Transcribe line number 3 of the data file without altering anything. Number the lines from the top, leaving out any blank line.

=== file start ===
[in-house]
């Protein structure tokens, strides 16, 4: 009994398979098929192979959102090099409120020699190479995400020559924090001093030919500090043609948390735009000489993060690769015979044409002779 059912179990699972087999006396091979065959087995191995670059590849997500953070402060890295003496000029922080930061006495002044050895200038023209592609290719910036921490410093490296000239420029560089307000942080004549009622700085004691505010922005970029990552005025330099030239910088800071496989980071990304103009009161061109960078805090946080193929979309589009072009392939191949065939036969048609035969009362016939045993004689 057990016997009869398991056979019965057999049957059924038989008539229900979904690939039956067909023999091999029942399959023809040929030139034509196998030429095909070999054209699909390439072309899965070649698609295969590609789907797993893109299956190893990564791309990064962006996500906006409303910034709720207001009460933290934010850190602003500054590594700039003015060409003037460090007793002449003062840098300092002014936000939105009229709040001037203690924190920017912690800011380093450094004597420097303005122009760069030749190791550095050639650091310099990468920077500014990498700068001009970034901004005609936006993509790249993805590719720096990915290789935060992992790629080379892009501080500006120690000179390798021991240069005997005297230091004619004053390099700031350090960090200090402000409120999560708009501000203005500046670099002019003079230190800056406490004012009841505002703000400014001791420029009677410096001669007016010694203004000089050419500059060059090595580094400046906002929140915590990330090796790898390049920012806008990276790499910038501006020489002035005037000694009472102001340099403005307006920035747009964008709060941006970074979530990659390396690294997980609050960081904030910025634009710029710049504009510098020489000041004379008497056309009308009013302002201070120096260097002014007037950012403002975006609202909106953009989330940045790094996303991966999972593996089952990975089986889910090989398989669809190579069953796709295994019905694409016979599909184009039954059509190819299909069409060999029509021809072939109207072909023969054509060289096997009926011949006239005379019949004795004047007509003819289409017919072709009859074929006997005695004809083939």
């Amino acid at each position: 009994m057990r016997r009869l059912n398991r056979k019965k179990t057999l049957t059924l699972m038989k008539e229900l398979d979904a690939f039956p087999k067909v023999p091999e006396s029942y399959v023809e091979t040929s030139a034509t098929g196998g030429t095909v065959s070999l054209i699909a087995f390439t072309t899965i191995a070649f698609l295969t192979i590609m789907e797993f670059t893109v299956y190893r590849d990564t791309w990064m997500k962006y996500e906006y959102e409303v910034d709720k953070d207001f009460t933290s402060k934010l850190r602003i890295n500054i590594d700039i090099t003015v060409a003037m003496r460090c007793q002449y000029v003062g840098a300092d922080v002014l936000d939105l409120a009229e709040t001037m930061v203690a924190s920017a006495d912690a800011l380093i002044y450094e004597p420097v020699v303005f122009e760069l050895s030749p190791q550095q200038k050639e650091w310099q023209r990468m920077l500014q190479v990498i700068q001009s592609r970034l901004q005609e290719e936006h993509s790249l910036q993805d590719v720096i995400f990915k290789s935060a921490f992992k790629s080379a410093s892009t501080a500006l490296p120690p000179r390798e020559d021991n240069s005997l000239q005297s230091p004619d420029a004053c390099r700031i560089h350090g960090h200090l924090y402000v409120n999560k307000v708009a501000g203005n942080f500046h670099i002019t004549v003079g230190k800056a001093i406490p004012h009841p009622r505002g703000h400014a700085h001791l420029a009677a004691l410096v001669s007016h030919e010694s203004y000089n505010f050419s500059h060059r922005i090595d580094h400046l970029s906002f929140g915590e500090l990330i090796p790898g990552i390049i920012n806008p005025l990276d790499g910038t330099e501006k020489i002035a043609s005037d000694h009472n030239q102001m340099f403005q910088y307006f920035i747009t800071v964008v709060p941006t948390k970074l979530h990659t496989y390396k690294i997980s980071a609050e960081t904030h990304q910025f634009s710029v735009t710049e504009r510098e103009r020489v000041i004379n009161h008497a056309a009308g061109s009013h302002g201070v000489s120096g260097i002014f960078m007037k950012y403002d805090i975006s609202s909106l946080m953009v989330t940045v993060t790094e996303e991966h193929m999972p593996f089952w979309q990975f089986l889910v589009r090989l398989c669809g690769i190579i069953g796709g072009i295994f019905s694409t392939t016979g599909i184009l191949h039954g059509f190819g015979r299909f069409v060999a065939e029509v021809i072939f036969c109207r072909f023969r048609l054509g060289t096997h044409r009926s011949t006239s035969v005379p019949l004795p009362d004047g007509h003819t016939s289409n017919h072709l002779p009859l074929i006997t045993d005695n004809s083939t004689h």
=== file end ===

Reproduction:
């Amino acid at each position: 009994m057990r016997r009869l059912n398991r056979k019965k179990t057999l049957t059924l699972m038989k008539e229900l398979d979904a690939f039956p087999k067909v023999p091999e006396s029942y399959v023809e091979t040929s030139a034509t098929g196998g030429t095909v065959s070999l054209i699909a087995f390439t072309t899965i191995a070649f698609l295969t192979i590609m789907e797993f670059t893109v299956y190893r590849d990564t791309w990064m997500k962006y996500e906006y959102e409303v910034d709720k953070d207001f009460t933290s402060k934010l850190r602003i890295n500054i590594d700039i090099t003015v060409a003037m003496r460090c007793q002449y000029v003062g840098a300092d922080v002014l936000d939105l409120a009229e709040t001037m930061v203690a924190s920017a006495d912690a800011l380093i002044y450094e004597p420097v020699v303005f122009e760069l050895s030749p190791q550095q200038k050639e650091w310099q023209r990468m920077l500014q190479v990498i700068q001009s592609r970034l901004q005609e290719e936006h993509s790249l910036q993805d590719v720096i995400f990915k290789s935060a921490f992992k790629s080379a410093s892009t501080a500006l490296p120690p000179r390798e020559d021991n240069s005997l000239q005297s230091p004619d420029a004053c390099r700031i560089h350090g960090h200090l924090y402000v409120n999560k307000v708009a501000g203005n942080f500046h670099i002019t004549v003079g230190k800056a001093i406490p004012h009841p009622r505002g703000h400014a700085h001791l420029a009677a004691l410096v001669s007016h030919e010694s203004y000089n505010f050419s500059h060059r922005i090595d580094h400046l970029s906002f929140g915590e500090l990330i090796p790898g990552i390049i920012n806008p005025l990276d790499g910038t330099e501006k020489i002035a043609s005037d000694h009472n030239q102001m340099f403005q910088y307006f920035i747009t800071v964008v709060p941006t948390k970074l979530h990659t496989y390396k690294i997980s980071a609050e960081t904030h990304q910025f634009s710029v735009t710049e504009r510098e103009r020489v000041i004379n009161h008497a056309a009308g061109s009013h302002g201070v000489s120096g260097i002014f960078m007037k950012y403002d805090i975006s609202s909106l946080m953009v989330t940045v993060t790094e996303e991966h193929m999972p593996f089952w979309q990975f089986l889910v589009r090989l398989c669809g690769i190579i069953g796709g072009i295994f019905s694409t392939t016979g599909i184009l191949h039954g059509f190819g015979r299909f069409v060999a065939e029509v021809i072939f036969c109207r072909f023969r048609l054509g060289t096997h044409r009926s011949t006239s035969v005379p019949l004795p009362d004047g007509h003819t016939s289409n017919h072709l002779p009859l074929i006997t045993d005695n004809s083939t004689h």